HANOI (Reuters) - Vietnam should be more flexible in handling its exchange rate, and is on track to cut its public debt to about 60 percent of gross domestic product by 2020, its finance minister said in an interview on Wednesday.
The dong currency has weakened 2.5 percent this year, which traders say stems from the U.S-China trade war, and remains near a record low against the U.S. dollar hit last month.
Vietnam’s central bank has been building up U.S. dollar reserves to shore up the dong, which experts have advised should be allowed to depreciate more and better reflect market conditions.
“If the dong loses value and we still prop it up, it’s not beneficial in the long term,” Dinh Tien Dung told Reuters on the sidelines of the World Economic Forum on ASEAN in Hanoi.
“It will limit exports and domestic manufacturing, especially since the Vietnamese economy is a trade economy. It needs to be more flexible to support development and growth.”
It was right for Vietnam to pursue macroeconomic stability, Dung said, but also called for more flexibility in controlling inflation, now limited by a four percent ceiling for 2018.
“The ceiling for inflation should be flexible, depending on market movements both internationally and domestically,” Dung said.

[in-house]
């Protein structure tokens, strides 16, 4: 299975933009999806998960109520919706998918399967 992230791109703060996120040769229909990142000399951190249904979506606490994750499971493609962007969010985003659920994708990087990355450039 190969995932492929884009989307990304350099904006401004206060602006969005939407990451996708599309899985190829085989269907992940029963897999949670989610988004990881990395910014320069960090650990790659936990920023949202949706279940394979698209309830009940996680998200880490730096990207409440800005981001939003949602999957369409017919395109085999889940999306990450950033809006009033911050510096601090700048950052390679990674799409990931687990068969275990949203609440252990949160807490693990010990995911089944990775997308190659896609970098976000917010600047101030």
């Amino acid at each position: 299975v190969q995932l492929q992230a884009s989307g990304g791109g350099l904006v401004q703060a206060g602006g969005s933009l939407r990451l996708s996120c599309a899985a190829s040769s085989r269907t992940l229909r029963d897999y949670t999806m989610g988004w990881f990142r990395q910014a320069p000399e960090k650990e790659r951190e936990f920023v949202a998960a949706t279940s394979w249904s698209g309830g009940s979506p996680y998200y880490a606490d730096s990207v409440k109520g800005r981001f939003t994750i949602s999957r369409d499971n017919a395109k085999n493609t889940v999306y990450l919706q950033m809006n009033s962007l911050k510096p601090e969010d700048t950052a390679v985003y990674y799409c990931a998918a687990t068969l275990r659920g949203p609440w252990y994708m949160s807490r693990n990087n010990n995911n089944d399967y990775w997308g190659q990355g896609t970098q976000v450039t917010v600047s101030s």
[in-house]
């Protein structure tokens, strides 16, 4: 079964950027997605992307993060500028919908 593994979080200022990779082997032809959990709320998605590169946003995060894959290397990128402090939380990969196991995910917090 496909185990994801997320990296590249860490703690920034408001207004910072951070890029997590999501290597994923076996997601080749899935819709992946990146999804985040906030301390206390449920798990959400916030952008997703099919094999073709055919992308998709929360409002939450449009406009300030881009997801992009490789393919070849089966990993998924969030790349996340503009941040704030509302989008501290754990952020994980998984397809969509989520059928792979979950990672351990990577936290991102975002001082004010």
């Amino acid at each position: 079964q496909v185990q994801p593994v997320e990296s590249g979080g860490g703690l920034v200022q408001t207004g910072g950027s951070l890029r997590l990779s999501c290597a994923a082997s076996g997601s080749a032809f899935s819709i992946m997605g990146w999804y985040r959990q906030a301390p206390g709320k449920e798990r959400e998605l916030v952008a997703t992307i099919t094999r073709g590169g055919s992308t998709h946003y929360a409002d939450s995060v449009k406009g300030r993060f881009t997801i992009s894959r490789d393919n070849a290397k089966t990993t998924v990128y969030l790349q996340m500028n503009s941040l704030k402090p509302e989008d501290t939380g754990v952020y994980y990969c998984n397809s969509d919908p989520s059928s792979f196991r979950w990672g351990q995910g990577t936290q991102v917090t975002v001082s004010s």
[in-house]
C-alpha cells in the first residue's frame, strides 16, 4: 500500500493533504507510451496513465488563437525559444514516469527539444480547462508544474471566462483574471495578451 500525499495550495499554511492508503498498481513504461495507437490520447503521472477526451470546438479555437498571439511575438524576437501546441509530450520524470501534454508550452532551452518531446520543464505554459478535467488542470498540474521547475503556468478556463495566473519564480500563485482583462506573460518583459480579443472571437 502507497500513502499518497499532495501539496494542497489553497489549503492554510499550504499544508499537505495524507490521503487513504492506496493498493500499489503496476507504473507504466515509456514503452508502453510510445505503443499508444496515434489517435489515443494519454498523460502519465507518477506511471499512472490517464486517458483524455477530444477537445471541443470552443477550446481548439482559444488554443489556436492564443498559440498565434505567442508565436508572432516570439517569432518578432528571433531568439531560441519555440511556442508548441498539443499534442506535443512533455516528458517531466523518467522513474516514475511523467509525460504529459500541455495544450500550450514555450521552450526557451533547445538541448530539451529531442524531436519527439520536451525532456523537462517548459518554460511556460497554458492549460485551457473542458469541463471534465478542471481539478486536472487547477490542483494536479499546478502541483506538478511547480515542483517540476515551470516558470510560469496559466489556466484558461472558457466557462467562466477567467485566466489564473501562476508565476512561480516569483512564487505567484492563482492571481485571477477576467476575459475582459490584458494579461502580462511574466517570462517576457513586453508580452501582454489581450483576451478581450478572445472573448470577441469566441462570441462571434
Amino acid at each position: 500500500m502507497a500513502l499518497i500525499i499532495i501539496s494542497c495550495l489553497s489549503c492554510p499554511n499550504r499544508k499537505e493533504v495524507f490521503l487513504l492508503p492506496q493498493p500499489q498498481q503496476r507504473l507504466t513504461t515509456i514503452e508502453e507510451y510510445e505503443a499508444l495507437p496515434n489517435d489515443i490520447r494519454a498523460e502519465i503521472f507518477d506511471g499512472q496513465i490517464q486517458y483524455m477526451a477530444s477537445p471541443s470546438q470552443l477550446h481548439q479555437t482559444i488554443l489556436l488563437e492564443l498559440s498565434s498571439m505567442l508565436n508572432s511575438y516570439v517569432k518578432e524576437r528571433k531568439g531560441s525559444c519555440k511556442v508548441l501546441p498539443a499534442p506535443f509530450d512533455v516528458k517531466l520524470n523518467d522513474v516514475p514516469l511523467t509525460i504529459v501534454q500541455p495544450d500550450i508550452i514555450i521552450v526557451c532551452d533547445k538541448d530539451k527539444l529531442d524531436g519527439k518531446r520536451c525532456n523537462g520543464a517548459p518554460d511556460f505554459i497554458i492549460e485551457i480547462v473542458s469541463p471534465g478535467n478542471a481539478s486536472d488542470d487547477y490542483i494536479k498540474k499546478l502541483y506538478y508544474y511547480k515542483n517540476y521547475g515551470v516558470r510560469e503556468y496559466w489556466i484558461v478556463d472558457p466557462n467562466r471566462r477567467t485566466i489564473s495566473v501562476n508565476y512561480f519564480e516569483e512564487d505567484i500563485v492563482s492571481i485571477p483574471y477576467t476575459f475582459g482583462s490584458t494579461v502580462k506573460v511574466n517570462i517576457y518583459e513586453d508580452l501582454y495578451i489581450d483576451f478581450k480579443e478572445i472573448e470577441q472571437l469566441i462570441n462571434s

“The 4-percent inflation target should be indicative only and (we) should not be stiff about it ... We are discussing a more flexible approach to controlling inflation.”
Vietnam also sets a centrally-mandated target that limits its public debt to 65 percent of GDP. That figure had risen to as much as 64 percent between 2011 and 2015.
But Dung said Vietnam’s public debt was projected to fall to 60 percent of GDP by 2020, from an expected 61.3 percent this year, citing strong economic growth and debt reform.
“Public debt at the moment is better, safer and is under less pressure,” Dung added.
“The rate by which debt was increasing has slowed by almost half and the overall level of debt has decreased, but, most importantly, the quality of public debt has improved tremendously.”
Reporting by James Pearson and Mai Nguyen; Editing by Clarence Fernandez